Every now and then, something genuinely new lands on our test bench, and Epoch (VST/AU) appears to qualify as just that. Dubbed a "dynamic comb filter", it's a multifaceted dynamics processor designed to shape sounds in a truly innovative way. Very hard indeed, then, to put across in mere words, but here goes...
"The processed signal passes through a phase rotator, then a fractional delay before being modified dynamically and blended back in with the dry signal"
The source signal is paralleled, with one half processed and the other dry. The processed signal passes through a phase rotator, then a fractional delay (+/-408 microseconds) before being modified dynamically and blended back in with the dry signal. Introducing that tiny delay creates a comb filtering effect, but a dynamically controlled one.
The dynamic sidechain uses two amplitude detectors (feedforward and feedback), plus a look-ahead transient detector, and the balance of detection can be influenced by the Tight (transients) and Classic (feedback) controls on the left.
Of the other controls, some are obvious (Attack, Release and Output), while others, such as Sensitivity (threshold) and Strength (ratio), are less so. By default, Epoch uses a program dependent release (PDR) setting, but this can be switched to optical-style, too. You can also invert the envelope behaviour, enabling gating effects when using the 180-degree rotation setting.
Epoch actually processes the input as a mid/ side signal, so you get an M/S balance control at the output, and Mid (green) and Sides (orange) meter needles. Finally, Epoch also includes two oversampling settings (Regular and Clear), as well as a Juice control, which affects the accuracy of various internal settings such as FFT resolution and parameter precision.
Degrees of flexibility
"It should come as no surprise that Epoch is capable of some pretty interesting effects"
It should come as no surprise that Epoch is capable of some pretty interesting effects. However, it's best to start at the default phase rotation (180 degrees) and delay (zero). This creates an amazingly effective transient squasher that, at high Strength settings, can virtually remove prominent transients such as snare and kick drums (at 180 degrees, the phase inverted signal is combined with the original).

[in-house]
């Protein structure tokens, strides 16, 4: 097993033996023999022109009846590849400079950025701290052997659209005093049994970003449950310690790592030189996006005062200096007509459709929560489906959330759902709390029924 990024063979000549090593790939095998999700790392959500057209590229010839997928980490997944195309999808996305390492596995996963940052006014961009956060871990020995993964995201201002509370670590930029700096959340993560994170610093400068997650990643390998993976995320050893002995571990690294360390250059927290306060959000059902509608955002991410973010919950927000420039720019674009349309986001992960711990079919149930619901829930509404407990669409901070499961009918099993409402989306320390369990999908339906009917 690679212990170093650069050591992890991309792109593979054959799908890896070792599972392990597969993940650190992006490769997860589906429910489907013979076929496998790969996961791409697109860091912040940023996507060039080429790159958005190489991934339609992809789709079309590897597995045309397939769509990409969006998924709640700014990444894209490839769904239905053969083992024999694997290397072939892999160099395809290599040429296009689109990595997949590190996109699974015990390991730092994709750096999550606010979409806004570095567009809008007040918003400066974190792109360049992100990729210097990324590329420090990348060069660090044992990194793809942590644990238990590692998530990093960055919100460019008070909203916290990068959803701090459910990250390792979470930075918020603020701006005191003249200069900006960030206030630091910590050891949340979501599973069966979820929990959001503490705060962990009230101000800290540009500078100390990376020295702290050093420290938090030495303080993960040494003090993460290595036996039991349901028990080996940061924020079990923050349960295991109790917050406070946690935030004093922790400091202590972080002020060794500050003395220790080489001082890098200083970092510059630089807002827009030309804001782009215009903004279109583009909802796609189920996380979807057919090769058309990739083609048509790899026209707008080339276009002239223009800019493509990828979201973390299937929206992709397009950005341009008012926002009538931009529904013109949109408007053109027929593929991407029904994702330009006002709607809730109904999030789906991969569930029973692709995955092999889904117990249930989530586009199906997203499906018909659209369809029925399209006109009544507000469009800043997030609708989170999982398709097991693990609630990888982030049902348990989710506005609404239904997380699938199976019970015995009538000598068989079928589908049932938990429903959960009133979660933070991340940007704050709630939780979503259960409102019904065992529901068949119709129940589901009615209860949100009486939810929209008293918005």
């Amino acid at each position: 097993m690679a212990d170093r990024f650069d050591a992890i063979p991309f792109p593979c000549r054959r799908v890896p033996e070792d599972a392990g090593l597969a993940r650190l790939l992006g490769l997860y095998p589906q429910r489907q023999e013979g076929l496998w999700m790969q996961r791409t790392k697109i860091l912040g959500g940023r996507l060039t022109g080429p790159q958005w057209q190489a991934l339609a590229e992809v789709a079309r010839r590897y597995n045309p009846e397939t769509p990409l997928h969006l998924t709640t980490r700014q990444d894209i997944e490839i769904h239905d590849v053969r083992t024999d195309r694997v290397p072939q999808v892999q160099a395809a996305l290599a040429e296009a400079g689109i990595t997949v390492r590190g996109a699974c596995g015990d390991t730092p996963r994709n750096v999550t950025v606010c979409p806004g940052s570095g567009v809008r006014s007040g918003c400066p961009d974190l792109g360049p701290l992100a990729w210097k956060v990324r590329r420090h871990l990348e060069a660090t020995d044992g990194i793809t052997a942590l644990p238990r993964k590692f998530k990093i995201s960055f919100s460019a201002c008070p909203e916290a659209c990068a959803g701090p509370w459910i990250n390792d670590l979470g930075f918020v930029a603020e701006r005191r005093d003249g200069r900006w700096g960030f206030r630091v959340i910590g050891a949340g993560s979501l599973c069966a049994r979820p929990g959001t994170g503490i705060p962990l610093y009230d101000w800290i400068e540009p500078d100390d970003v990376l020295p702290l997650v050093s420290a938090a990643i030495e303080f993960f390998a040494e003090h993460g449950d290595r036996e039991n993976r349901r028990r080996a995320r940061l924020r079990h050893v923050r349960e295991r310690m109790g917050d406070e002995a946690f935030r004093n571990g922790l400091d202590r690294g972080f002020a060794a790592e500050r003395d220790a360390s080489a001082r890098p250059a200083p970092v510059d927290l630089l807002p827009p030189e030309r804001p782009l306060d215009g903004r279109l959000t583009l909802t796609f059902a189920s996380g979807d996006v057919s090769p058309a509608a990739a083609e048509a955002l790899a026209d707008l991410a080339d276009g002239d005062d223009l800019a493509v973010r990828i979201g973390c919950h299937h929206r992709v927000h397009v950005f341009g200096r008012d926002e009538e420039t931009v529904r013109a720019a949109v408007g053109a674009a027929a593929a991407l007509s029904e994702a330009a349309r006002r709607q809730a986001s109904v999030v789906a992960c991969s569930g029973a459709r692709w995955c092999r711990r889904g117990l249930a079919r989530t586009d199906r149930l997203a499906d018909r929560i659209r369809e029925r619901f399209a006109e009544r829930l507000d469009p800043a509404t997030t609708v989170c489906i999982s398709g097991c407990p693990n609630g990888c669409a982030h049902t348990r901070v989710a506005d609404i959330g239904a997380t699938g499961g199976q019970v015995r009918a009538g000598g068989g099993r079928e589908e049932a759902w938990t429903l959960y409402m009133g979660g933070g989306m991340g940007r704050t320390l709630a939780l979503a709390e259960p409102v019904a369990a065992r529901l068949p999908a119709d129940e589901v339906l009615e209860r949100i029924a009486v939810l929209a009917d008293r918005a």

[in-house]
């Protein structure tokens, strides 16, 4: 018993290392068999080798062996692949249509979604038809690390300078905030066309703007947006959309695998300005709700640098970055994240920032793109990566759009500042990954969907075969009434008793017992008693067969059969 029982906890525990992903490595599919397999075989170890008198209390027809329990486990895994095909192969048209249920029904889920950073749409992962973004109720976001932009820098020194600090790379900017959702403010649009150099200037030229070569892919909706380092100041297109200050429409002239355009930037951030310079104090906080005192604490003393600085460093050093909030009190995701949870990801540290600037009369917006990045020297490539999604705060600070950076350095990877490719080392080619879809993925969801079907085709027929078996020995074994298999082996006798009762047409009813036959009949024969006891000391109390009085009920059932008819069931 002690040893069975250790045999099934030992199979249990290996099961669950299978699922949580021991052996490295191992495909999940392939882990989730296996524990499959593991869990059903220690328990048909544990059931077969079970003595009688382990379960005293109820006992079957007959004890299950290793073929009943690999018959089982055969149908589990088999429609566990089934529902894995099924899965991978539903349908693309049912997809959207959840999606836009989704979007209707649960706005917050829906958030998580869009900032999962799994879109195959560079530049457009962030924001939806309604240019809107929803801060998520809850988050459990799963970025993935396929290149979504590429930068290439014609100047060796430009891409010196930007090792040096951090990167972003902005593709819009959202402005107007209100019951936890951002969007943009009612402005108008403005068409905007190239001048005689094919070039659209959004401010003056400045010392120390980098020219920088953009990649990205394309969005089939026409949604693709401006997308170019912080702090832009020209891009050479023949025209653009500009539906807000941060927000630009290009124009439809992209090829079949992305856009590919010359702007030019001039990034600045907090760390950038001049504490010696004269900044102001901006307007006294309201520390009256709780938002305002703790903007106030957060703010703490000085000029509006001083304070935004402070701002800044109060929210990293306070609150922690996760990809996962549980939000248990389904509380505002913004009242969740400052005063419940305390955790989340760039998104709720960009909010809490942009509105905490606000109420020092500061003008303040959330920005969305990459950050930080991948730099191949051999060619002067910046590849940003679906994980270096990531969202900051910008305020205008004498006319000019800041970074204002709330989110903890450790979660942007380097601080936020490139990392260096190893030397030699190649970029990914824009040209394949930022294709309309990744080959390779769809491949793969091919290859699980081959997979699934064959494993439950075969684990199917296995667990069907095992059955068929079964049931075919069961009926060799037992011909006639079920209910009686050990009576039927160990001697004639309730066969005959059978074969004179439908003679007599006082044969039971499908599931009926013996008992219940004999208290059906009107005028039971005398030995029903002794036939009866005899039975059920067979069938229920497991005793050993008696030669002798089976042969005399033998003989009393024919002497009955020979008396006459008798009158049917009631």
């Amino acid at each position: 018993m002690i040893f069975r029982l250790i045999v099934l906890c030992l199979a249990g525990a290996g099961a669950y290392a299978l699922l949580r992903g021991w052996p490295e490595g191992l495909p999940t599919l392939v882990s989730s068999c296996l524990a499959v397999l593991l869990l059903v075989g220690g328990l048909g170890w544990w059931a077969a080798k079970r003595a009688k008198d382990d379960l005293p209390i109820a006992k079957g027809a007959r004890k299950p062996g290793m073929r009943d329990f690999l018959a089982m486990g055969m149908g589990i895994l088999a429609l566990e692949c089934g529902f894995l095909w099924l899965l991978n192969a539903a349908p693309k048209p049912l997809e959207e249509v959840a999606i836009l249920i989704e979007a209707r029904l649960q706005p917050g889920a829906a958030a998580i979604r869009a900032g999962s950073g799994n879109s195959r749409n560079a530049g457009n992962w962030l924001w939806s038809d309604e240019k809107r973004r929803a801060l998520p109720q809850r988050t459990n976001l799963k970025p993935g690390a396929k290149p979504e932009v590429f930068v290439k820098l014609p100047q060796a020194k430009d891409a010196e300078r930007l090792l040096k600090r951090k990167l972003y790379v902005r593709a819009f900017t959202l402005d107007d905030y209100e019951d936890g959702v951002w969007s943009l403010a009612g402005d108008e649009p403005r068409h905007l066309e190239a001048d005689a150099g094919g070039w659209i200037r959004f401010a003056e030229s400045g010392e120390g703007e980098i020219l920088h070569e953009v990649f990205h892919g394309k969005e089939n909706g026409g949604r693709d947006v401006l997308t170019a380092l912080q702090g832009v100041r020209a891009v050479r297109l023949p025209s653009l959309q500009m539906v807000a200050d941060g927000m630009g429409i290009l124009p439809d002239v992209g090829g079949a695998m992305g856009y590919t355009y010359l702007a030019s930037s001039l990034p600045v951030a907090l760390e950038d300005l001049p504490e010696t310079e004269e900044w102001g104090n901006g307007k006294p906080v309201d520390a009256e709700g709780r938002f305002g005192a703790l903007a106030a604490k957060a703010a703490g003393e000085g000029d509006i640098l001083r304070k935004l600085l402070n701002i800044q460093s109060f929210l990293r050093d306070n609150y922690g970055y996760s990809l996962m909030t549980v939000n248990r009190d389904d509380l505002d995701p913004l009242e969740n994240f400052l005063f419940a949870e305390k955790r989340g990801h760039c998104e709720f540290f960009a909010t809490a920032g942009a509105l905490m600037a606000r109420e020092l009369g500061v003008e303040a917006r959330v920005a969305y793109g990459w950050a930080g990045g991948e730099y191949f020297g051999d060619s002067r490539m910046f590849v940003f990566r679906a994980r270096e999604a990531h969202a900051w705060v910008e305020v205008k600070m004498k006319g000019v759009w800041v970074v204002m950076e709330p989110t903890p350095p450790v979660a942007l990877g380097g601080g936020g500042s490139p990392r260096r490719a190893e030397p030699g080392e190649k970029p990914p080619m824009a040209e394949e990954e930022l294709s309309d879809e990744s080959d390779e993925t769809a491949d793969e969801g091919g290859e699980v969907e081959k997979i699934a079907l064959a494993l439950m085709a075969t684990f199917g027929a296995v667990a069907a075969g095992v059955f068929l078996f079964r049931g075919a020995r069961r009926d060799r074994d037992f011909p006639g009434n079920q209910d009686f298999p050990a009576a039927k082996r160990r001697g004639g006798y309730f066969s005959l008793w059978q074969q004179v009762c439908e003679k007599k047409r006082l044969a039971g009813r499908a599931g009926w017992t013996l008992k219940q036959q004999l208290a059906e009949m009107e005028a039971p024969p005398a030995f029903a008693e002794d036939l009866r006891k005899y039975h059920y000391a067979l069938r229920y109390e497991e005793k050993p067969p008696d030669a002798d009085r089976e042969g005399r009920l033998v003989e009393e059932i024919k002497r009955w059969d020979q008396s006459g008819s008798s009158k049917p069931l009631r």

At lower settings, Epoch offers very transparent transient control. By inverting the dynamics envelope, the same setup delivers a very tight gate, with the Attack, Release, Tight and Classic detection controls providing plenty of shaping flexibility.
Shifting the phase rotator even a few degrees above or below 180 can significantly change the outcome, causing the dynamic response to become less obvious. Adding some delay at this point dials in comb filtering, revealing another layer to Epoch's transient spectrum-shaping ability - once again, tiny shifts can make a big difference.
Changes to Epoch's phase rotator sound very smooth, and you can get some great effects by manually sweeping that particular knob. Another thing to note is that higher Juice settings can hit your CPU hard.
We found Epoch a fascinating plugin, offering a range of fresh and creative dynamic effects. But 'getting it' conceptually is absolutely vital to making the most of it, and in use, you often get the sense that you're only scratching the surface. Even so, we always like to champion innovation when it deserves championing, particularly at this sort of price point.